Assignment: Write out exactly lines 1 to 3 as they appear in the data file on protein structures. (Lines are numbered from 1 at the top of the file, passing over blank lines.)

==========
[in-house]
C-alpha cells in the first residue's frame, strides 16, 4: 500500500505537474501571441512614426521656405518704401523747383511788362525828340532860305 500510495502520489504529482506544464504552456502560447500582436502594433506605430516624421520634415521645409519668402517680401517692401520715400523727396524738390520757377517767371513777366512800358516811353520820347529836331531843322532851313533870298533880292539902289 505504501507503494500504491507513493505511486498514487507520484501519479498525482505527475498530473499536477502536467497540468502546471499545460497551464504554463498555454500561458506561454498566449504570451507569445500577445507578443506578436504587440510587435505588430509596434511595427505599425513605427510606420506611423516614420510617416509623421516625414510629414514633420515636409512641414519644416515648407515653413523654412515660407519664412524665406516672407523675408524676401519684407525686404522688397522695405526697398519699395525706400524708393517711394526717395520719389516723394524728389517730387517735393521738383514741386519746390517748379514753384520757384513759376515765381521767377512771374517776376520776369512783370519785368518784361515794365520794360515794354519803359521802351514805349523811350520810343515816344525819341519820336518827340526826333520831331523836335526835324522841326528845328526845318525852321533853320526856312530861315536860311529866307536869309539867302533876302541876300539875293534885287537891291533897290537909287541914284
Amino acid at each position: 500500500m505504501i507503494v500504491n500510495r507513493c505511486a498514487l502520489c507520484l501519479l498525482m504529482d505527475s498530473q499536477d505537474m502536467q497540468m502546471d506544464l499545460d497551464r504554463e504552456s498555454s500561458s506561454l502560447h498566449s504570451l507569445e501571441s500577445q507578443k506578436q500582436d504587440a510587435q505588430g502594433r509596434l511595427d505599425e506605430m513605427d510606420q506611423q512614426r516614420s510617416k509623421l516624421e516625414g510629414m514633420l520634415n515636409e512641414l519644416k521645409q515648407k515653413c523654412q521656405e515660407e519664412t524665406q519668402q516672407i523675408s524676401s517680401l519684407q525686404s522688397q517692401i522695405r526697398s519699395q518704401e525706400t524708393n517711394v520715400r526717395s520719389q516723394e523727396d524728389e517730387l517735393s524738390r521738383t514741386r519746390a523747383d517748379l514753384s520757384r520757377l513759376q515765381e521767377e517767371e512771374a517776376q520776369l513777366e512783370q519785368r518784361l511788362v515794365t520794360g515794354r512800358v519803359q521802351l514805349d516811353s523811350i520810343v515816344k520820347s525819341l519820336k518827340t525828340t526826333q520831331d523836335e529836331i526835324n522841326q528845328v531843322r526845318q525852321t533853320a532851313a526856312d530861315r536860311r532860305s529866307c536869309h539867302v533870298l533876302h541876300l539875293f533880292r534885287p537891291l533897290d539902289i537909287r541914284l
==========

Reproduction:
[in-house]
C-alpha cells in the first residue's frame, strides 16, 4: 500500500505537474501571441512614426521656405518704401523747383511788362525828340532860305 500510495502520489504529482506544464504552456502560447500582436502594433506605430516624421520634415521645409519668402517680401517692401520715400523727396524738390520757377517767371513777366512800358516811353520820347529836331531843322532851313533870298533880292539902289 505504501507503494500504491507513493505511486498514487507520484501519479498525482505527475498530473499536477502536467497540468502546471499545460497551464504554463498555454500561458506561454498566449504570451507569445500577445507578443506578436504587440510587435505588430509596434511595427505599425513605427510606420506611423516614420510617416509623421516625414510629414514633420515636409512641414519644416515648407515653413523654412515660407519664412524665406516672407523675408524676401519684407525686404522688397522695405526697398519699395525706400524708393517711394526717395520719389516723394524728389517730387517735393521738383514741386519746390517748379514753384520757384513759376515765381521767377512771374517776376520776369512783370519785368518784361515794365520794360515794354519803359521802351514805349523811350520810343515816344525819341519820336518827340526826333520831331523836335526835324522841326528845328526845318525852321533853320526856312530861315536860311529866307536869309539867302533876302541876300539875293534885287537891291533897290537909287541914284
Amino acid at each position: 500500500m505504501i507503494v500504491n500510495r507513493c505511486a498514487l502520489c507520484l501519479l498525482m504529482d505527475s498530473q499536477d505537474m502536467q497540468m502546471d506544464l499545460d497551464r504554463e504552456s498555454s500561458s506561454l502560447h498566449s504570451l507569445e501571441s500577445q507578443k506578436q500582436d504587440a510587435q505588430g502594433r509596434l511595427d505599425e506605430m513605427d510606420q506611423q512614426r516614420s510617416k509623421l516624421e516625414g510629414m514633420l520634415n515636409e512641414l519644416k521645409q515648407k515653413c523654412q521656405e515660407e519664412t524665406q519668402q516672407i523675408s524676401s517680401l519684407q525686404s522688397q517692401i522695405r526697398s519699395q518704401e525706400t524708393n517711394v520715400r526717395s520719389q516723394e523727396d524728389e517730387l517735393s524738390r521738383t514741386r519746390a523747383d517748379l514753384s520757384r520757377l513759376q515765381e521767377e517767371e512771374a517776376q520776369l513777366e512783370q519785368r518784361l511788362v515794365t520794360g515794354r512800358v519803359q521802351l514805349d516811353s523811350i520810343v515816344k520820347s525819341l519820336k518827340t525828340t526826333q520831331d523836335e529836331i526835324n522841326q528845328v531843322r526845318q525852321t533853320a532851313a526856312d530861315r536860311r532860305s529866307c536869309h539867302v533870298l533876302h541876300l539875293f533880292r534885287p537891291l533897290d539902289i537909287r541914284l